Reed Bed

Reed BedWe’ll soon be knee deep in the fun of building a Water Reed (cut to provide thatching) bed to take all foul waste overflow and some overflow from a new grey water system. Water from this will then go through an osier bed.

This system will replace the present soak away once we have collected sufficient funds to do it all in “one go”. This is new to us, but having seen the involved system at the Earth Centre, U.K., we are looking for a simpler way about it with less plastic piping and formality.

As now is the time to grow the osier and the Water Reeds, ready for use, does anyone know a UK supplier of Water Reed – the type used for thatching that lasts longer than other thatching materials. At this stage, I don’t know the right species name to use when searching for the Reed. Anyone out there with any know-how > let us know, thank you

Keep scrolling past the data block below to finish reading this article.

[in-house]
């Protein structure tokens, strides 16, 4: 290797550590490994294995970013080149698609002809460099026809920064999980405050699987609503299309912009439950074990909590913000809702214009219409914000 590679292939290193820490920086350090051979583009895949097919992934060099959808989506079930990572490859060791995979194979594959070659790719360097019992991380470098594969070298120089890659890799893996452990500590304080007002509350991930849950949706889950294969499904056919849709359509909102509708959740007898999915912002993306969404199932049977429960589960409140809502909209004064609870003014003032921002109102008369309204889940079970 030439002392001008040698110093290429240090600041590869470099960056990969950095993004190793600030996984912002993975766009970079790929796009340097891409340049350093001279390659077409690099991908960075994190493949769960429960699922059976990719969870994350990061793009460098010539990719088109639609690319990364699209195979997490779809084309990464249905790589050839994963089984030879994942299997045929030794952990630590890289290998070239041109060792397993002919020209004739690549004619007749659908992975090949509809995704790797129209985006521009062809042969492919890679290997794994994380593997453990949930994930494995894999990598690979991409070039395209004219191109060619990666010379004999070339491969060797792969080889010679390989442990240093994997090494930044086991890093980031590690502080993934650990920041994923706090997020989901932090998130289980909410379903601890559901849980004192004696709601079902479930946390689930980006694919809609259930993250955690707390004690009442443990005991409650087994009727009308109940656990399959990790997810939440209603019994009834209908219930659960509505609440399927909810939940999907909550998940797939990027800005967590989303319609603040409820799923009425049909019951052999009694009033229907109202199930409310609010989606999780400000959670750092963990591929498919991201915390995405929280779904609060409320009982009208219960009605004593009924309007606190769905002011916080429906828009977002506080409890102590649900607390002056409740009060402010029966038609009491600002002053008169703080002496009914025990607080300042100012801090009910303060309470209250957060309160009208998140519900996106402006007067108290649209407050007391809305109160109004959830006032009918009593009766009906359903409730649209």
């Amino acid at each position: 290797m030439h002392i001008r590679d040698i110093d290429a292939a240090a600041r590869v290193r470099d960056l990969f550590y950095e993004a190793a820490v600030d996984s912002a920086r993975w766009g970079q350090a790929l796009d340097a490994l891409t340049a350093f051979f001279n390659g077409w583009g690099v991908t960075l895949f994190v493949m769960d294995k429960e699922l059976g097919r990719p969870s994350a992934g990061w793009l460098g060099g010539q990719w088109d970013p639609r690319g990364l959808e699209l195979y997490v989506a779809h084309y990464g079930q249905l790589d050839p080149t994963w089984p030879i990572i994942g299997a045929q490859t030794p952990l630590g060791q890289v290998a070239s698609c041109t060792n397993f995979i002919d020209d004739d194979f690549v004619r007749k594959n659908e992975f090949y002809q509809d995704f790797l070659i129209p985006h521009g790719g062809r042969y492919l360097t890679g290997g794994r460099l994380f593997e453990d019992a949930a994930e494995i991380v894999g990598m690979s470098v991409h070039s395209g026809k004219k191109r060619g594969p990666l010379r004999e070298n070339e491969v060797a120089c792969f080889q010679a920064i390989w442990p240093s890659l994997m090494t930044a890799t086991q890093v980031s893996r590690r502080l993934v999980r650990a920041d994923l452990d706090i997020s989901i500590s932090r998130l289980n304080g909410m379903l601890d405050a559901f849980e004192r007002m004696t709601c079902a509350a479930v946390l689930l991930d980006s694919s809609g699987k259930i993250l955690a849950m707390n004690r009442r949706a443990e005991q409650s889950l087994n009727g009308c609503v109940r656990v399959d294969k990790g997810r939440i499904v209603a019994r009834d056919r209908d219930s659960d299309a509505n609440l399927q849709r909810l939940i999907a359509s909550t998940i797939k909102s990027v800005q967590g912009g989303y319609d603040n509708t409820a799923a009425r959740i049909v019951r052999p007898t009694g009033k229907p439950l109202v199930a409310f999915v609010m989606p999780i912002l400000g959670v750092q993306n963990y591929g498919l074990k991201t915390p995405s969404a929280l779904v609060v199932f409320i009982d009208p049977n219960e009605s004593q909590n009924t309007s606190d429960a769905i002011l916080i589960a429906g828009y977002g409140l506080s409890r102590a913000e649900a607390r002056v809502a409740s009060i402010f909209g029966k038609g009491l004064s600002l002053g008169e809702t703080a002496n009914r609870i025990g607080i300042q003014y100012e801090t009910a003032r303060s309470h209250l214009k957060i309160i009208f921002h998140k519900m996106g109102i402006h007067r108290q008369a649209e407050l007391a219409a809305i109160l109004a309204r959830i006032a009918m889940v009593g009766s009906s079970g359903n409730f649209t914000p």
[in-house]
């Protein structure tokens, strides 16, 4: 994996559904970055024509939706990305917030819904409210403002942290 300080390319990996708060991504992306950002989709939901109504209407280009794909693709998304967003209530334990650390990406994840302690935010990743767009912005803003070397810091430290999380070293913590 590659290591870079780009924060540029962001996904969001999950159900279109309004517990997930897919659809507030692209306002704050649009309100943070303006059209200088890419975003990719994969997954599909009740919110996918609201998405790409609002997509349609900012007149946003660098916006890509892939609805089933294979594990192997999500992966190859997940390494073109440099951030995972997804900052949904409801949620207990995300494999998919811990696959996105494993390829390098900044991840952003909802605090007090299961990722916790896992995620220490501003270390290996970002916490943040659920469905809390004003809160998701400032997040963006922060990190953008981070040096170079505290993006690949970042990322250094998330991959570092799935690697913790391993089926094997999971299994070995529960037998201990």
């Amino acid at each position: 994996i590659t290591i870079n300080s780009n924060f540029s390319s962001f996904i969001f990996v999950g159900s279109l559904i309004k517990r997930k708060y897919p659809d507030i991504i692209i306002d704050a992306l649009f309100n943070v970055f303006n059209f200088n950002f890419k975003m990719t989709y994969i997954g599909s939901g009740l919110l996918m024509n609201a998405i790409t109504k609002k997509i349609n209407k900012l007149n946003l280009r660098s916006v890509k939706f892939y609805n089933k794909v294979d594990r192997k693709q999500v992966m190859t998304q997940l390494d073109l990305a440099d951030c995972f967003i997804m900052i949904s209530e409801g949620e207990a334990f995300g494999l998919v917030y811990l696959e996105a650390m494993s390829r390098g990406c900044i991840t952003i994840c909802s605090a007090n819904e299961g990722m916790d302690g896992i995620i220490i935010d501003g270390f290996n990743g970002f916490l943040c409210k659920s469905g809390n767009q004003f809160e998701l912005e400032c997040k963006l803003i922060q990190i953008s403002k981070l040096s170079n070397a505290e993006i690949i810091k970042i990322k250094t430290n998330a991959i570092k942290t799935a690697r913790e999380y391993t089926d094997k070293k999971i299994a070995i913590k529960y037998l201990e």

Waves ~~~~~ never stagnant here! ~~~~~~~ <+))))))))>< ~~~ Grant

The nutrient rich water collector or ‘Pong’ as we call it; collecting the nectar for roots into a resevoir

nutrient rich water collectorHi, … and it can be very high!
Down the road on a wet winter evening, a stream of pong arrives. From the farm above, this nutrient rich brown smelly arrival has made its way into our water meadow to please the roots of grass, thistles and nettles alike , but not for ever!

The ‘great’ plan, or one of them at least, is to harness this goodness and direct it into a small storage tank at the head of HoBB land. It’s high up and through gravity, it should be possible to set up a system that distributes it around to all those plants keen on dark gunge. It will need diluting before use but it may provide a better solution than our present arrangements for liquid plant feed.

At the moment we harvest comfrey and put it into a bath of water, allowing it to rot down and create … yes, you guessed… brown water.

I think the work will be a summer job when the pong is not about somehow. Any volunteers – let me know!
waves ~~~~ <+))))))))>< ~~~ from here to you, Grant